Tag Archives: Japan

Japan – Tori Nabe

I have always enjoyed Japanese food, whether eating sushi in a restaurant or making my own restorative ramen dishes.  But I have always thought of the food as an Anglicised version of the original so I decided to find a traditional recipe.  The recipes I found for Nabe seemed to be quite flexible, adding different meats, vegetables and bases for the broth.  The recipe I settled on turned out to be quite bland, the kombu broth did not add enough flavour for my liking.  I tried it with some sliced chilli, as I would put in my own ramen dishes, but found that this overpowered the subtlety of the kombu.  After trying a variety of versions I settled on the one below.  The ginger adds some warmth and depth to the dish and complements the kombu rather than covering it up.  This is a great meal to serve for friends as there is very little preparation and served at the table it makes an interesting talking point.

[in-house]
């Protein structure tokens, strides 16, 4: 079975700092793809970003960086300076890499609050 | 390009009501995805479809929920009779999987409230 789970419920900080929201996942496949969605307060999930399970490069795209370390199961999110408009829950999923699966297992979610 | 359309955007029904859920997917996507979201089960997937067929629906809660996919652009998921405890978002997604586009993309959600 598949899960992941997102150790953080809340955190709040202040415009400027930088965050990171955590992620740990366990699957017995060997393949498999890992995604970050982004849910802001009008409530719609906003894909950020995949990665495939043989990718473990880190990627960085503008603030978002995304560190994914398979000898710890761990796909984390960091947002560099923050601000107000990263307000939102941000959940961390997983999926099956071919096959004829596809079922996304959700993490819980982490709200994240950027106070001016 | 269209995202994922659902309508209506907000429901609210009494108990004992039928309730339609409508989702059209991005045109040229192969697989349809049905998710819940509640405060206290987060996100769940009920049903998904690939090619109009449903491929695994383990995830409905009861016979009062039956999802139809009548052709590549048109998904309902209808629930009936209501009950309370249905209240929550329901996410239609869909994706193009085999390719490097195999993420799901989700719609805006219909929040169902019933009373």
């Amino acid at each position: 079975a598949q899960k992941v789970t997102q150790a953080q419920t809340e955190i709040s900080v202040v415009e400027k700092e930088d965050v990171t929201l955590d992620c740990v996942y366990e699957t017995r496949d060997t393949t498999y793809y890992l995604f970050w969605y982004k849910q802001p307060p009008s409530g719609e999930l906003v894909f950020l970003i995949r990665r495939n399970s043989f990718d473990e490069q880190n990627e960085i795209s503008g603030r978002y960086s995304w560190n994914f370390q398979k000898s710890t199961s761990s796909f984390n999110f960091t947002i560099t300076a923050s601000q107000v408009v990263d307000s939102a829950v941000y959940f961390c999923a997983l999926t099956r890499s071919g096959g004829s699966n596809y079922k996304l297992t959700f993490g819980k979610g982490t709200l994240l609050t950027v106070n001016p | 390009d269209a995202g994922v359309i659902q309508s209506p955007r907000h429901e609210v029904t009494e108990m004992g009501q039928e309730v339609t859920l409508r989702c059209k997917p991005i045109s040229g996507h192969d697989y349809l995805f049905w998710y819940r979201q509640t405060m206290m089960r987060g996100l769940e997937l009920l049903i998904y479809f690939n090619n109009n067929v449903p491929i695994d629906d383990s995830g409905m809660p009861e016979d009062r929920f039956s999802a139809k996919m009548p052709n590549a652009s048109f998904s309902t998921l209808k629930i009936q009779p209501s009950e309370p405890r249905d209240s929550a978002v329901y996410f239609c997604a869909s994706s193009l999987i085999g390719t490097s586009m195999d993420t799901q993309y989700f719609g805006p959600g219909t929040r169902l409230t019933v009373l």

Serves 4

  • 1 piece of dried kombu, or 1 litre chicken stock
  • 1cm cube ginger, grated
  • 6 boneless chicken thighs – cut into cubes
  • 1 block of firm tofu cut into 1cm cubes
  • 4 Savoy cabbage leaves, thinly sliced
  • Carrot – very finely sliced
  • a handful of spinach
  • 1 pack of mixed mushrooms, including shitake and enoki
  • 1 leek – thinly sliced
  • 1 pack of fresh udon noodles


Soy sauce

lemon or lime juice


Put the kombu in a pot and add 1 litre of water, leave to soak for 30 mins. Put on the hob and bring to the boil.  Simmer for 10 minutes, remove and finely slice, put to one side.  (Or if using stock bring to the boil.)  Add the ginger to the stock and continue to simmer.

Prepare all your ingredients. Add the chicken to the stock and cook for a couple of minutes, then add the tofu and vegetables (leeks, carrots, mushrooms, spinach, kombu) and noodles.  Skim off any scum that rises to the surface to keep the broth clear. Cook for 4-5 minutes until the noodles are soft.

Traditionally the nabe is served in the pot and the table and your guests help themselves, eating the meat, vegetables and noodles, then finishing off with the broth.  If you have a tabletop cooker you can provide extra vegetables and meat at the table and add these throughout, like a Japanese fondue!  Soy sauce and lemon or lime juice should be provided so your guests can season the nabe to their own taste.